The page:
Women of seventeenth century Europe had little control over their lives. Daughters of nobility were treated as property, their marriageability used to broker business deals or secure political relationships. Women of lower classes, meanwhile, were often trapped in abusive, loveless marriages.
While most remained silent, not all women tolerated such an injustice. Some fought back – and they turned to the quietly powerful Giulia Tofana of Italy for assistance.
Just what could Giulia offer? Simple. She provided freedom through murder with Aqua Tofana – an undetectable poison that cut down even the most robust man.
Details about the deadly apothecary are few and far between – likely due to the discreet nature of her services. If Giulia were captured, it would spell the end of her and her secret network of clients.
What is known about the woman is that she was likely born in Palermo, Italy in the early 1600s. A widow herself, Giulia is thought to have worked with her daughter in concocting the deadly recipe for Aqua Tofana – which included arsenic, lead, and Bella Donna.
Giulia distributed the toxin in two forms: disguised as powdered makeup, or hidden in small vials displaying images of Saint Nicholas of Bari. Both could sit upon a woman’s dressing table, blending in amongst her lotions and perfumes.
Administering the poison was simple; it could easily be mixed into any food or drink due to its flavorless nature. The first drop weakened a man, producing symptoms not unlike a nasty cold. Doctors grew concerned by dosage two, and the victim’s health took a precipitous turn with dose three. By the fourth installment, the victim was dead.
Aqua Tofana left no trace in the bloodstream, meaning post-mortem autopsies showed no signs of suspicious death. The wife was left to play the part of a grieving widow before moving on to her new life of freedom.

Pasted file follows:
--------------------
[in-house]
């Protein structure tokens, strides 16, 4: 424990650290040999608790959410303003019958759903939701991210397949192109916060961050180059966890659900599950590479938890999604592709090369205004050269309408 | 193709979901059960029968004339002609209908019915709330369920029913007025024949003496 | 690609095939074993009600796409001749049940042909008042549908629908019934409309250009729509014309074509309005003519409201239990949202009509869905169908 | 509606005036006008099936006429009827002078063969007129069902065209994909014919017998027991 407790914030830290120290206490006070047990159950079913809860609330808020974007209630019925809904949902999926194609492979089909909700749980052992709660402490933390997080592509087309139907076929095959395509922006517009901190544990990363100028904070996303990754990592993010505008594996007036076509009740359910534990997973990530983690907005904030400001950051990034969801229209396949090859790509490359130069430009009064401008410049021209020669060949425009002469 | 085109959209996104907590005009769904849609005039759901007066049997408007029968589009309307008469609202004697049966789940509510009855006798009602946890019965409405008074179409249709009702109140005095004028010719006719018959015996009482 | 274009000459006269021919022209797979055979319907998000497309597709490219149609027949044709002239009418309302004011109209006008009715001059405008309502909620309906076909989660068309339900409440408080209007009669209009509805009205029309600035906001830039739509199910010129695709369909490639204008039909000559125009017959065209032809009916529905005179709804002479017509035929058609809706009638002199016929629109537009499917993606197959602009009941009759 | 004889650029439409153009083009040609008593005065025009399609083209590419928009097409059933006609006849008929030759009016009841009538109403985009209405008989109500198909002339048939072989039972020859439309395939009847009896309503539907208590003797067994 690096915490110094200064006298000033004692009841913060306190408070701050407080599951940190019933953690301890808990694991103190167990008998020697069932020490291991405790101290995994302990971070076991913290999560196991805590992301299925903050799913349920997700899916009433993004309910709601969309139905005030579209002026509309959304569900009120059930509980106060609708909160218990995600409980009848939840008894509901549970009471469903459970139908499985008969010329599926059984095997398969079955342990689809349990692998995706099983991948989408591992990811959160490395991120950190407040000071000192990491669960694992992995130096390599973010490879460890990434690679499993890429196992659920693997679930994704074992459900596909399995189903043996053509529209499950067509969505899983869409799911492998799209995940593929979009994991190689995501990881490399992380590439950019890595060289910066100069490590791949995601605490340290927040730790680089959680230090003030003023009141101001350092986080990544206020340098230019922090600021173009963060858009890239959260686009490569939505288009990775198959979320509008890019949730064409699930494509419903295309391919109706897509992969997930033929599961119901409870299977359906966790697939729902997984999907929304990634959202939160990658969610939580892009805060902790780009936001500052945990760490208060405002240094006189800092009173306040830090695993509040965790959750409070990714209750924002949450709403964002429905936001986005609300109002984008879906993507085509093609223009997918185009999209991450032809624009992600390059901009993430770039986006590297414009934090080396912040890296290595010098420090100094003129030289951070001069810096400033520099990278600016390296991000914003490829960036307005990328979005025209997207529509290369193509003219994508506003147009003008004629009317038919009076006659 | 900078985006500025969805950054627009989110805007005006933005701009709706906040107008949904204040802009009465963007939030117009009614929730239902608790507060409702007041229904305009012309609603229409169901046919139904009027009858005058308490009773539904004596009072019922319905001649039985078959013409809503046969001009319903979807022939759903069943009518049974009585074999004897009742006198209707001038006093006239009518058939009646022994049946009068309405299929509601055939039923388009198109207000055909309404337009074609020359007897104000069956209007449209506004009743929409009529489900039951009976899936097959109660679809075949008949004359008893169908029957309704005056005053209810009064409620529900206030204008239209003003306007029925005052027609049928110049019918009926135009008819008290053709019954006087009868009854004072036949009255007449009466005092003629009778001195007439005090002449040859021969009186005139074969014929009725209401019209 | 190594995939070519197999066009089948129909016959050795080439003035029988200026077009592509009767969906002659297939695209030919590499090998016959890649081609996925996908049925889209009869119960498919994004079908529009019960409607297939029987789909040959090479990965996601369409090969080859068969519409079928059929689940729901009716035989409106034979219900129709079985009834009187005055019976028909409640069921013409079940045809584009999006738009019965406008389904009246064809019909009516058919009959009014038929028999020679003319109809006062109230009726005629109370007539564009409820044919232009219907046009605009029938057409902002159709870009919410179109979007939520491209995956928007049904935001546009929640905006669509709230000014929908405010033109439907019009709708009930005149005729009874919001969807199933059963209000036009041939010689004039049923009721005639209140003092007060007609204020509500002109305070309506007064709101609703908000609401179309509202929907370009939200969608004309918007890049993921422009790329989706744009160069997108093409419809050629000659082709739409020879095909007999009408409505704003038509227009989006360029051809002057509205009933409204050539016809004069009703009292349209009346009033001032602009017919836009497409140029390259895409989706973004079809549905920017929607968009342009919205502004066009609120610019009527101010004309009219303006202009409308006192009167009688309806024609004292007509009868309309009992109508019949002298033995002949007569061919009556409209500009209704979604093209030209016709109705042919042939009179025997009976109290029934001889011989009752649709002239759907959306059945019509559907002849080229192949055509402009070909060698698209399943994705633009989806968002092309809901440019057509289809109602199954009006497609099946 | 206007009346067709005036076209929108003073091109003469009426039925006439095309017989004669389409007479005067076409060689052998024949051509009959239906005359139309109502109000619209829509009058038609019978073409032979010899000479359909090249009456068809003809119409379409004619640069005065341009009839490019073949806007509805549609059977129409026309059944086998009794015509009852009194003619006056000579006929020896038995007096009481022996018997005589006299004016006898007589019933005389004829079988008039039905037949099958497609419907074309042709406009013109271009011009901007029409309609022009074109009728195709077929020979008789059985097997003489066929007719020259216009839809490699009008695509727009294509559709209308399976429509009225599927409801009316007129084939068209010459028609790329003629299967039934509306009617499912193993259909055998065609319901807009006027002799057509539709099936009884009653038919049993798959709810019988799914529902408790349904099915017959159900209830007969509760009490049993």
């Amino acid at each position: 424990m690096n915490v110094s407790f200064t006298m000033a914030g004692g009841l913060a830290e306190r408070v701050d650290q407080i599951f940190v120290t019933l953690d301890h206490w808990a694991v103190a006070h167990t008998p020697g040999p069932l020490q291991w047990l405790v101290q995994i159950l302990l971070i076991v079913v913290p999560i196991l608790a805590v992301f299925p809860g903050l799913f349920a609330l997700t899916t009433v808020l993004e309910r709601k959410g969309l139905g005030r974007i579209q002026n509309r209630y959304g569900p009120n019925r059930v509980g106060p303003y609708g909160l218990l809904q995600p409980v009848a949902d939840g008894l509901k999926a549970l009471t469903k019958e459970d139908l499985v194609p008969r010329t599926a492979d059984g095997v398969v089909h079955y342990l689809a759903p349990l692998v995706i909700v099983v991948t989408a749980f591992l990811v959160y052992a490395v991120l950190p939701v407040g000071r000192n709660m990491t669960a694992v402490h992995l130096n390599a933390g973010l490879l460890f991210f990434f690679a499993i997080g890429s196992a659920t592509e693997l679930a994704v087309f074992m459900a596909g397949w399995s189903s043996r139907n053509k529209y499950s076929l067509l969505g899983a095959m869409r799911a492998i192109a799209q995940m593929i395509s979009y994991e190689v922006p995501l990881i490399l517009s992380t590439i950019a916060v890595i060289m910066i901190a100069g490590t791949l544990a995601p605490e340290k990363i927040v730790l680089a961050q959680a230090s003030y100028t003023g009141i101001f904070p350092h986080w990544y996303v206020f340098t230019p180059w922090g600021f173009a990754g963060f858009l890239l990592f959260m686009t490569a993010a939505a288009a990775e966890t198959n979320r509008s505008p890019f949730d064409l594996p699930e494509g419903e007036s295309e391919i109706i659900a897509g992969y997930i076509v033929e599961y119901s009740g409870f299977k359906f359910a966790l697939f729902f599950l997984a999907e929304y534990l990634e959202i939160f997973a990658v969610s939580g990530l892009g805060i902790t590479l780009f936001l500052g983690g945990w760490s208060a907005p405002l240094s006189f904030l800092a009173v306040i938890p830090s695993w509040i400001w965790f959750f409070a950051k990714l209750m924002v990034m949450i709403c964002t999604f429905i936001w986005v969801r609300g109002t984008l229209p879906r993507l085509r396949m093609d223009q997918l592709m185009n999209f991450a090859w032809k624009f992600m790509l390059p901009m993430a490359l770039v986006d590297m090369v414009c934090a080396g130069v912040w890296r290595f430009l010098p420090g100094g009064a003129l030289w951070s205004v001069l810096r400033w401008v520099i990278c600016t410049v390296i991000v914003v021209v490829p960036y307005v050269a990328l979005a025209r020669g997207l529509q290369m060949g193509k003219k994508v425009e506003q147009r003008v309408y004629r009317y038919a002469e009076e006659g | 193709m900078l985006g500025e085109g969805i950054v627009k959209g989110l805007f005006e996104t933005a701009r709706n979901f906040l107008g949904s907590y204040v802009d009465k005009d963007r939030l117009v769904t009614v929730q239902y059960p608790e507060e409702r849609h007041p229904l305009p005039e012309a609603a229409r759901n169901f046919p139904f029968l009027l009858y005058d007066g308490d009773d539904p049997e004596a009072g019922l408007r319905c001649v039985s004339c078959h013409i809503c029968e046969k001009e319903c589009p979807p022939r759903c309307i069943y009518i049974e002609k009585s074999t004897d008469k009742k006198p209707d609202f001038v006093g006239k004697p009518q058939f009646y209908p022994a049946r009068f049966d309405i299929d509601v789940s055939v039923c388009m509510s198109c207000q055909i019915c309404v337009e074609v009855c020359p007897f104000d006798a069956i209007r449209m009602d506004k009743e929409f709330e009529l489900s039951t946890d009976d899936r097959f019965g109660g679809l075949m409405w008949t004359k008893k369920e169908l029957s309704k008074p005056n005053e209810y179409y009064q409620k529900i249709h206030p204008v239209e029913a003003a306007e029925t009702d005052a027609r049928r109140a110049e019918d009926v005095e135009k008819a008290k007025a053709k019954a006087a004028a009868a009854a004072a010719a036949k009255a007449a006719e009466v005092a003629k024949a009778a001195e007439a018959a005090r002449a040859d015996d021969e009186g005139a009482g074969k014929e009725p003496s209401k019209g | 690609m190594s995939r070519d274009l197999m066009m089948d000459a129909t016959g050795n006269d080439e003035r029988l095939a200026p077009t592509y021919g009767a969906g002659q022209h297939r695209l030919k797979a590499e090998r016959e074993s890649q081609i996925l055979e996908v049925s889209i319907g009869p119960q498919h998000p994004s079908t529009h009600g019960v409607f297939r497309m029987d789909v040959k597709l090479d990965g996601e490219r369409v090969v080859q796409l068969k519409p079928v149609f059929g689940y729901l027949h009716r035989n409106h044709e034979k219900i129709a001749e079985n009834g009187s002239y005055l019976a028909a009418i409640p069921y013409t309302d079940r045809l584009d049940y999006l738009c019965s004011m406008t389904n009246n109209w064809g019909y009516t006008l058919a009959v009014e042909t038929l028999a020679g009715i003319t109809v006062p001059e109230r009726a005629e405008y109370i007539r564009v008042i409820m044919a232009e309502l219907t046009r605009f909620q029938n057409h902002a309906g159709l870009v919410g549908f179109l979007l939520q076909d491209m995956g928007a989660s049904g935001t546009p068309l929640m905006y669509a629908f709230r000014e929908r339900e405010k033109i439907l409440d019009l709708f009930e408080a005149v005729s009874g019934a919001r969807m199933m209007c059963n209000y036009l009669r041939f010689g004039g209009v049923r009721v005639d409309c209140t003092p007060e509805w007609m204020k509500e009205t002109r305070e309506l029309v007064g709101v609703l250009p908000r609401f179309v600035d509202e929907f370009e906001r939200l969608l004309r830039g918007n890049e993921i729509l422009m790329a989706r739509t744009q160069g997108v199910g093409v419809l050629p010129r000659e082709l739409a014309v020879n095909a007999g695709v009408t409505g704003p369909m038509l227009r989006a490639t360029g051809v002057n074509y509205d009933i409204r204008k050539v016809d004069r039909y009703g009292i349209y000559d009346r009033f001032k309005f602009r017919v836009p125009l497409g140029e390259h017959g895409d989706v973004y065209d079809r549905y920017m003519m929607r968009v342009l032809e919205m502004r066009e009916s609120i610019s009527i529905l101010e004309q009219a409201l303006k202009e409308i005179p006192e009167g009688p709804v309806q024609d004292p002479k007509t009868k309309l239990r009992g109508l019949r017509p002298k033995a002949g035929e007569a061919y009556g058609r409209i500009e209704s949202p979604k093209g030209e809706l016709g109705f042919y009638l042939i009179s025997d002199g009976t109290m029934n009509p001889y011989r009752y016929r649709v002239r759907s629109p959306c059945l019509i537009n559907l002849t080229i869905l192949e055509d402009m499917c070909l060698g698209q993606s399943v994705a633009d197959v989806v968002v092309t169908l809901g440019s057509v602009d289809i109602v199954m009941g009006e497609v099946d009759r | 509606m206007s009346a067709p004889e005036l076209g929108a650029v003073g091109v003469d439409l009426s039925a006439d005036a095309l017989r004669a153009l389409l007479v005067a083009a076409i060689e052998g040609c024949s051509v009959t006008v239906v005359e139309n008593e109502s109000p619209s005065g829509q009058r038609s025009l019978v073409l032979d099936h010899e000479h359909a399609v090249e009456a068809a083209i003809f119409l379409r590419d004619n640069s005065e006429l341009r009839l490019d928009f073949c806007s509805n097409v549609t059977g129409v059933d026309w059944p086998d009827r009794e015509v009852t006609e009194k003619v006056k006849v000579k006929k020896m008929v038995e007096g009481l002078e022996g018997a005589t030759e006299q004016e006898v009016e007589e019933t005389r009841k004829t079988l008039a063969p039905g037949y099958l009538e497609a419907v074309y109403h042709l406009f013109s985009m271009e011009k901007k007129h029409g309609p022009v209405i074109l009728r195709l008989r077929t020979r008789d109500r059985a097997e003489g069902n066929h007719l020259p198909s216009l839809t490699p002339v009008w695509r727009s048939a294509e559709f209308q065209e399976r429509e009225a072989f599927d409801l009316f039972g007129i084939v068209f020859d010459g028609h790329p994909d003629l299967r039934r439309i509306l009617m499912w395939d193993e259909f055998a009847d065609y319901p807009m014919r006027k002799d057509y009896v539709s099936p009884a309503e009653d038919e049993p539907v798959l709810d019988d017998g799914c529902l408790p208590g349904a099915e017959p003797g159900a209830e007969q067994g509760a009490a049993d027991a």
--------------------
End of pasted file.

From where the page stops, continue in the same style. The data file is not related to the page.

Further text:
Giulia sold Aqua Tofana throughout Italy, moving from Palermo to Naples, and then on to Rome. Satisfied customers recommended her services to trusted friends who needed help. Business boomed – until it grew so robust that Giulia’s secret leaked out.
One version of the unraveling tells of a client who balked soon after serving her husband a bowl of poisoned soup. First, the woman stopped him from eating the killer meal. She then revealed every detail of her plot, including the name of her supplier.
Soon, the word was out on the secret poisoning ring. A manhunt ensued. Giulia reportedly hid out in a country church, before townspeople dragged her away on the rumor that she had poisoned the water.
In her trial, Giulia Tofana claimed to have helped poison nearly 600 men between the years of 1633 to 1651. She and her daughter, along with their crew of employees, were executed in July 1659. The women who used her services were also punished – some were executed, while others were tossed away in dank prison cells.
A handful of clients feigned ignorance about the poison, claiming they purchased the product as a cosmetic enhancement. Any subsequent deaths in the household, they said, were purely coincidental.
Photos (in order): M.J. Rivise Patent Collection / Getty; Hulton Archive / Getty; Hulton Archive / Getty